Ancestral Appetites

Ancestral Appetites : Food in Prehistory

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This book explores the relationship between prehistoric people and their food - what they ate, why they ate it and how researchers have pieced together the story of past foodways from material traces. Contemporary human food traditions encompass a seemingly infinite variety, but all are essentially strategies for meeting basic nutritional needs developed over millions of years. Humans are designed by evolution to adjust our feeding behaviour and food technology to meet the demands of a wide range of environments through a combination of social and experiential learning. In this book, Kristen J. Gremillion demonstrates how these evolutionary processes have shaped the diversification of human diet over several million years of prehistory. She draws on evidence extracted from the material remains that provide the only direct evidence of how people procured, prepared, presented and consumed food in prehistoric more

Product details

  • Electronic book text | 188 pages
  • Cambridge University Press (Virtual Publishing)
  • Cambridge, United Kingdom
  • English
  • 9 b/w illus. 2 maps
  • 1139064533
  • 9781139064538
  • 2,250,709

Review quote

'This is fine popular science, with none of the excesses that accompany other similar efforts to explore human diet.' Jeremy Cherfas, Agricultural Biodiversity Weblog ( 'The author's comfort with a wide variety of biological (botanical and zoological), anthropological, and archaeological evidence is apparent, and her ready grasp of the material allows the work to flow fluidly.' William Pestle, American Anthroplogistshow more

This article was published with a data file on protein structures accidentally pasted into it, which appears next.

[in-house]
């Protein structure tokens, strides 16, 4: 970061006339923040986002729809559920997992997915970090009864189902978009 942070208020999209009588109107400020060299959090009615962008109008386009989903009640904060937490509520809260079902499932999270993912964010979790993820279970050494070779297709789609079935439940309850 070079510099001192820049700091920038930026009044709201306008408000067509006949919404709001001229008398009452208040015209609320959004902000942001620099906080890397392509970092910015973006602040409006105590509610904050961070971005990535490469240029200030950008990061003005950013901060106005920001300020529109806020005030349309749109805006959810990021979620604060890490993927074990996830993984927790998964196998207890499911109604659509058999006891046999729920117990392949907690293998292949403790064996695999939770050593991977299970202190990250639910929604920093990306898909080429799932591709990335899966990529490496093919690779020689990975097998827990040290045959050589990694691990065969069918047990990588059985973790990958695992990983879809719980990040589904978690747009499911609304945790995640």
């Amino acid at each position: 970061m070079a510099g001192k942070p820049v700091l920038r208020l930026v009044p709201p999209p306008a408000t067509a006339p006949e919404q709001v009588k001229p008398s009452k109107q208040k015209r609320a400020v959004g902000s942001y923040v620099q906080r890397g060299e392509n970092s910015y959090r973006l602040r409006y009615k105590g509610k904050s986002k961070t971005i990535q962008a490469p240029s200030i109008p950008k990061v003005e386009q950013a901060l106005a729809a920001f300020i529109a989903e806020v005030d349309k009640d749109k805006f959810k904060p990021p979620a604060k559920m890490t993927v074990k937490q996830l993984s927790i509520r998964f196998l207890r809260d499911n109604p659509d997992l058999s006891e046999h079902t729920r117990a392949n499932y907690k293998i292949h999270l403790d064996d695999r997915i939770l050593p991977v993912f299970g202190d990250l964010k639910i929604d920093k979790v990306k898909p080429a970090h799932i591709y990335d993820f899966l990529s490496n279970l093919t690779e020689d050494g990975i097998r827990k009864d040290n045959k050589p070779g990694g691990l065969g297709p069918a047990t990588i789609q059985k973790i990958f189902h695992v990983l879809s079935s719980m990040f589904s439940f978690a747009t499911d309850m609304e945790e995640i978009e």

About Kristen J. Gremillion

Kristen J. Gremillion is an Associate Professor in the Department of Anthropology at Ohio State University. She has published many articles on human dietary variability in journals including American Antiquity, Current Anthropology and the Journal of Archaeological Science as well as several edited more

Table of contents

Introduction; 1. Ancestors; 2. Beginnings; 3. Foraging; 4. Farmers; 5. Hunger; 6. Abundance; 7. Contacts; 8. Extinctions; 9. Final more